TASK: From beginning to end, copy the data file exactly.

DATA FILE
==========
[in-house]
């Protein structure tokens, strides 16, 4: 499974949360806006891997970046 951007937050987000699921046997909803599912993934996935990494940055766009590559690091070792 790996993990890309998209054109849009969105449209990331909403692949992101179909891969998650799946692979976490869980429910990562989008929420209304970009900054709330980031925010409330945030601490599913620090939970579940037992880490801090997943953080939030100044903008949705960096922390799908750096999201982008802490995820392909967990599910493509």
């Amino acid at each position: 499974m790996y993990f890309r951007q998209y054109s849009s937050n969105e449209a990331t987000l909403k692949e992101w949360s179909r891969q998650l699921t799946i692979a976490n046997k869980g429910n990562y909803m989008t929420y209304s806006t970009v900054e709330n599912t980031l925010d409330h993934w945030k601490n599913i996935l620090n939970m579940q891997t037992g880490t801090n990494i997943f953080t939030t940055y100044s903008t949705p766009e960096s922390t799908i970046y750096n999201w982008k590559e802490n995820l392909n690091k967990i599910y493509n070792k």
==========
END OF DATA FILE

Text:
[in-house]
């Protein structure tokens, strides 16, 4: 499974949360806006891997970046 951007937050987000699921046997909803599912993934996935990494940055766009590559690091070792 790996993990890309998209054109849009969105449209990331909403692949992101179909891969998650799946692979976490869980429910990562989008929420209304970009900054709330980031925010409330945030601490599913620090939970579940037992880490801090997943953080939030100044903008949705960096922390799908750096999201982008802490995820392909967990599910493509």
């Amino acid at each position: 499974m790996y993990f890309r951007q998209y054109s849009s937050n969105e449209a990331t987000l909403k692949e992101w949360s179909r891969q998650l699921t799946i692979a976490n046997k869980g429910n990562y909803m989008t929420y209304s806006t970009v900054e709330n599912t980031l925010d409330h993934w945030k601490n599913i996935l620090n939970m579940q891997t037992g880490t801090n990494i997943f953080t939030t940055y100044s903008t949705p766009e960096s922390t799908i970046y750096n999201w982008k590559e802490n995820l392909n690091k967990i599910y493509n070792k």